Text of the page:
Would you wait three years for a bloom?

Going back to my theme of “this wouldn’t grow in Minnesota” I planted some things in my western Washington garden that I could not get to grow in my Minnesota garden. David Austin roses lover the maritime climate here without any winter protection. Perennial herbs are such a treat. But the star of the day is this Monrovia yucca plant. It’s a first for me. I think I have been waiting three years for this yucca to bloom. Worth the wait, don’t you think?

Greenhouse bed between crops

I just finished the best crop of broccoli since I have been gardening in this location! (I am almost sick of eating broccoli. Or at least I am ready for a break from brassicas.) January 14 I started Apollo broccoli and February 20 I started Broccoli blend from Terretorial Seeds. I use a heat mat and lights at that time of year. Today I picked the last side buds and removed the plants. Now I am wondering what to add to this bed to get it ready for the next crop of broccoli for fall and winter. Any opinions out there? 

Too hot for transplants

I am trying something new for me since this is my third try with cucumber seedlings this year. I planted them out in the early evening then I covered the area with Remay fabric for sun shade, not frost protection. This raised bed is intensively planted with warm season crops such as tomatoes and a few bush beans. I draped the fabric over tomato cages to allow for air circulation. I hope this will give the transplanted cucumbers a better chance at success tomorrow during the expected sunny weather. 

Heat, heat, heat!


A couple of days in the high 80’s and my garden (and this gardener) are wilting in the sun!


Not this bad, but my sugar snap peas are complaining, and the San Marzano tomatoes that are waiting for the space currently occupied by the sugar snap peas are complaining and my tomatoes in Walls of Water have outgrown their protection, which they no longer need. Gardener, get to work!



Vegetables forever

imageI will always be a vegetable gardener. I still get a thrill from being able to go out into my garden and pick a salad for lunch. I am able to do that about eight months of the year and I would like to up that as I know there are gardeners on the Pacific Northwest who are able to do year round harvesting. Every year is different in some way. This is the first year I have has a good crop of radishes that the slugs did not find. In my hopeful sort of way, I put down a few radish seeds every spring thinking they will be my trap crop to be sacrificed the slugs but not this year.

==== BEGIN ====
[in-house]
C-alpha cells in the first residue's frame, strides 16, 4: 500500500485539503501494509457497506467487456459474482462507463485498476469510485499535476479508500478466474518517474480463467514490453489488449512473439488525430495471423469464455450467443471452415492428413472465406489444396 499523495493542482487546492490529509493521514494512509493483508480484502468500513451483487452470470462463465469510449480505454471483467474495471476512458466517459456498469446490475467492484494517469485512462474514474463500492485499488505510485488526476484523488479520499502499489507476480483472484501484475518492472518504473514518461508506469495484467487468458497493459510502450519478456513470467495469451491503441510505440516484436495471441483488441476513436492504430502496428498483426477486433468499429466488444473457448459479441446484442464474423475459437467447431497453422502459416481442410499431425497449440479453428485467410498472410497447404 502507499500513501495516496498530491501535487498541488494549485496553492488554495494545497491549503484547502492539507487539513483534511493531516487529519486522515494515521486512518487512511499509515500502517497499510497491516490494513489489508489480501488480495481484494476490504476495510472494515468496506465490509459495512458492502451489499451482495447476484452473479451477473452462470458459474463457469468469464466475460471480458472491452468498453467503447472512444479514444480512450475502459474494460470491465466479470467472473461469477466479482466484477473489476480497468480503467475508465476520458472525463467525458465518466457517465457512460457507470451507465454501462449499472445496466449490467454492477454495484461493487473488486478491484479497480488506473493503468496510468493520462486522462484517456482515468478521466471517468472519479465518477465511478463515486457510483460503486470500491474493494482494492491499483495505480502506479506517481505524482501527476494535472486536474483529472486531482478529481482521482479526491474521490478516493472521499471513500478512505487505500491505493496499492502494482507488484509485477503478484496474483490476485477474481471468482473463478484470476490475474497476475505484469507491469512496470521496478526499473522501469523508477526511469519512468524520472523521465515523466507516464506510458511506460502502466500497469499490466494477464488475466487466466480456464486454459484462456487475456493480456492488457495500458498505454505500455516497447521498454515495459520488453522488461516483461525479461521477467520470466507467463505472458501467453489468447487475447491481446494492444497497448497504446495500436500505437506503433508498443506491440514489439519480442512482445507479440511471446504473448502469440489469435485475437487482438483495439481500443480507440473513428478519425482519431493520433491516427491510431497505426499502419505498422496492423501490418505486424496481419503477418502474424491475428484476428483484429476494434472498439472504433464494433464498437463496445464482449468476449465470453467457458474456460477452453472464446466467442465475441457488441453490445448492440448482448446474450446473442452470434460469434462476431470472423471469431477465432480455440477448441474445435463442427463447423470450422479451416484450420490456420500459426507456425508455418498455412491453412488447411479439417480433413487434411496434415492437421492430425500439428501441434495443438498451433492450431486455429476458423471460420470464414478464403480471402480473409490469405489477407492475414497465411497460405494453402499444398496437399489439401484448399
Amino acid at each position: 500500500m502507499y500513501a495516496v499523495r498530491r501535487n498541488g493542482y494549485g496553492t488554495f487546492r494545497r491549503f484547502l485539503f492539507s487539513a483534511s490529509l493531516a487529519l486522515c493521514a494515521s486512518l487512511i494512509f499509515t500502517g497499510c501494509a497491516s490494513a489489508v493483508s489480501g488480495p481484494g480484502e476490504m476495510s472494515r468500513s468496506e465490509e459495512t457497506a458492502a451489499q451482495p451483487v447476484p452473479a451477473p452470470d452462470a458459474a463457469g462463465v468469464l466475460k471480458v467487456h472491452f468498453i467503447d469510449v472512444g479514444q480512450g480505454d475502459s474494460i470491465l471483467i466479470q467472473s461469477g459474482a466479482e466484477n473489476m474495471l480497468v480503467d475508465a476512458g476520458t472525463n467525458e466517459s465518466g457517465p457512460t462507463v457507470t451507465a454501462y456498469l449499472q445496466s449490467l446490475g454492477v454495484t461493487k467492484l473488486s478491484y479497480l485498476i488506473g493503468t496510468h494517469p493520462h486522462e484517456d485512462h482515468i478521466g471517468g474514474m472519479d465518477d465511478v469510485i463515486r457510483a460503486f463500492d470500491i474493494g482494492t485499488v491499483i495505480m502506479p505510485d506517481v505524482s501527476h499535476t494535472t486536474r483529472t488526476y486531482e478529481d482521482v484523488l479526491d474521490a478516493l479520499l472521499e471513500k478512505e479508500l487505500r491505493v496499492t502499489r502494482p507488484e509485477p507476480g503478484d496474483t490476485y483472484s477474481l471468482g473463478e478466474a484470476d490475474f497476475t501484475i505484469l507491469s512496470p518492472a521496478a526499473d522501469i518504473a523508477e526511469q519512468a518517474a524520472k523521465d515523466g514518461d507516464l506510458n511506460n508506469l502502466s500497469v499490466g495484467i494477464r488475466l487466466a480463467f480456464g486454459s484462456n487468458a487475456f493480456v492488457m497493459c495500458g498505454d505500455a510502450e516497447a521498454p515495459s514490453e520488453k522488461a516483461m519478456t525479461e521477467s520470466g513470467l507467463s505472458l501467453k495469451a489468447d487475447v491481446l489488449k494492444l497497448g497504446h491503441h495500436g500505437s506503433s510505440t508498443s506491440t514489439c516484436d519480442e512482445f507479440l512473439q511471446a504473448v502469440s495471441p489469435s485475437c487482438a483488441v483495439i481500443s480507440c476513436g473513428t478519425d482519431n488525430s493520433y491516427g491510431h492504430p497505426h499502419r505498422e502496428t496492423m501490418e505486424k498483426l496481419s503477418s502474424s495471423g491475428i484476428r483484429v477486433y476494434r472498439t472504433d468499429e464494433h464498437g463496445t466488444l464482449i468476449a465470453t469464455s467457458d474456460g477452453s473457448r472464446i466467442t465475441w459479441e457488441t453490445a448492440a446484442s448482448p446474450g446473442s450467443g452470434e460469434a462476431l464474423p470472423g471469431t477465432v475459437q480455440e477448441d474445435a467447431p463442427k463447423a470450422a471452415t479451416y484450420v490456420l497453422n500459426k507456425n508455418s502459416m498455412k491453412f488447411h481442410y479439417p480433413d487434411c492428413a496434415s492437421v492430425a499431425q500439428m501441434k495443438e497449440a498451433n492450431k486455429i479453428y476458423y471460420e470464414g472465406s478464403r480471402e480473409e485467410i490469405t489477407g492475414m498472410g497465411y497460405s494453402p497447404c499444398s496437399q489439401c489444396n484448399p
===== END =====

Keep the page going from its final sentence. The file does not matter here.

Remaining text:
My big success this so far this year has been sugar snap peas. I planted two varieties, the early Super Sugar Snap that I began harvesting today and the slightly later Cascadia which is blooming now.

My struggle this year is with cucumber seeds/transplants. I started way too early and the first transplants were ok for about three days in the ground, then died. Next I tried direct seeding and that was a bust! Today I went back to indoor lights and heat mat with germinating mix. Seeds are cheap. I hope the third time is a charm.

My EarthKind rose gardenĀ 

I have a problem area on the property that I call the bluff. There is a retaining wall and a rise of ten steep feet. Five years ago I had a vision and four years ago I planted. It is really difficult to get up there to weed or prune, so I chose varieties listed in the EarthKind collection at Chamblees roses. I am very happy this area is filling in as I hoped. The roses are ‘Rev d’Or’ and ‘Mutabalis’.